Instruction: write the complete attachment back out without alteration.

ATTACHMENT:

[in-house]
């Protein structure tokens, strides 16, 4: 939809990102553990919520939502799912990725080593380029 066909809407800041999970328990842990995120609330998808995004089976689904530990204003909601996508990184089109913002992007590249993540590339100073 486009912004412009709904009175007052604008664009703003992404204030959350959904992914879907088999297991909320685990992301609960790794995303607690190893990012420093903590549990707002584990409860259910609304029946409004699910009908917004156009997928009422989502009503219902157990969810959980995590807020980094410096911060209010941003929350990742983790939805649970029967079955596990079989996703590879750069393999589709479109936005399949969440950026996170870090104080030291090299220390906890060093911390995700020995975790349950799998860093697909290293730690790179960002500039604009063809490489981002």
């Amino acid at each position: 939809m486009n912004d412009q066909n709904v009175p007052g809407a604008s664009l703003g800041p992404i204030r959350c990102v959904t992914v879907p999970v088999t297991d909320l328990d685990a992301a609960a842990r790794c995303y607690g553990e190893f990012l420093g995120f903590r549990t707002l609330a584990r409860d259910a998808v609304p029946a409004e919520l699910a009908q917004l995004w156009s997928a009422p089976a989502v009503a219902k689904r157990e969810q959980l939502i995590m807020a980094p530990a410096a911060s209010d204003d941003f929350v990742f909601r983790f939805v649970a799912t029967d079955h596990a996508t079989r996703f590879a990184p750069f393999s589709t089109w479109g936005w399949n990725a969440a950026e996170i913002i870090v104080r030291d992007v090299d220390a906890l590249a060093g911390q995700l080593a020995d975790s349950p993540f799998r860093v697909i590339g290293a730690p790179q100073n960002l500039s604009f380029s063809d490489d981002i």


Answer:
[in-house]
């Protein structure tokens, strides 16, 4: 939809990102553990919520939502799912990725080593380029 066909809407800041999970328990842990995120609330998808995004089976689904530990204003909601996508990184089109913002992007590249993540590339100073 486009912004412009709904009175007052604008664009703003992404204030959350959904992914879907088999297991909320685990992301609960790794995303607690190893990012420093903590549990707002584990409860259910609304029946409004699910009908917004156009997928009422989502009503219902157990969810959980995590807020980094410096911060209010941003929350990742983790939805649970029967079955596990079989996703590879750069393999589709479109936005399949969440950026996170870090104080030291090299220390906890060093911390995700020995975790349950799998860093697909290293730690790179960002500039604009063809490489981002």
């Amino acid at each position: 939809m486009n912004d412009q066909n709904v009175p007052g809407a604008s664009l703003g800041p992404i204030r959350c990102v959904t992914v879907p999970v088999t297991d909320l328990d685990a992301a609960a842990r790794c995303y607690g553990e190893f990012l420093g995120f903590r549990t707002l609330a584990r409860d259910a998808v609304p029946a409004e919520l699910a009908q917004l995004w156009s997928a009422p089976a989502v009503a219902k689904r157990e969810q959980l939502i995590m807020a980094p530990a410096a911060s209010d204003d941003f929350v990742f909601r983790f939805v649970a799912t029967d079955h596990a996508t079989r996703f590879a990184p750069f393999s589709t089109w479109g936005w399949n990725a969440a950026e996170i913002i870090v104080r030291d992007v090299d220390a906890l590249a060093g911390q995700l080593a020995d975790s349950p993540f799998r860093v697909i590339g290293a730690p790179q100073n960002l500039s604009f380029s063809d490489d981002i």